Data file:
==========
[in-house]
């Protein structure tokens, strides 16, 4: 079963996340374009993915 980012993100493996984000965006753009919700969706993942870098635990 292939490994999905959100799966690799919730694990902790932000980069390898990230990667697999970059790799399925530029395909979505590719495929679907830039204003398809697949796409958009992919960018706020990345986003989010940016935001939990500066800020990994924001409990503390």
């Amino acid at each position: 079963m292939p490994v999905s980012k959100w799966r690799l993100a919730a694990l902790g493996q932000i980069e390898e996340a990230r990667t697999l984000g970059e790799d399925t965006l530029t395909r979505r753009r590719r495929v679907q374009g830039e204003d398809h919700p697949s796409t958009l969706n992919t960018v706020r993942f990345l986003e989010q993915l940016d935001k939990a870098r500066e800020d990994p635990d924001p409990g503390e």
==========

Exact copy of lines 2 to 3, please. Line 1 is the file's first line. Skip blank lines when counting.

């Protein structure tokens, strides 16, 4: 079963996340374009993915 980012993100493996984000965006753009919700969706993942870098635990 292939490994999905959100799966690799919730694990902790932000980069390898990230990667697999970059790799399925530029395909979505590719495929679907830039204003398809697949796409958009992919960018706020990345986003989010940016935001939990500066800020990994924001409990503390």
């Amino acid at each position: 079963m292939p490994v999905s980012k959100w799966r690799l993100a919730a694990l902790g493996q932000i980069e390898e996340a990230r990667t697999l984000g970059e790799d399925t965006l530029t395909r979505r753009r590719r495929v679907q374009g830039e204003d398809h919700p697949s796409t958009l969706n992919t960018v706020r993942f990345l986003e989010q993915l940016d935001k939990a870098r500066e800020d990994p635990d924001p409990g503390e």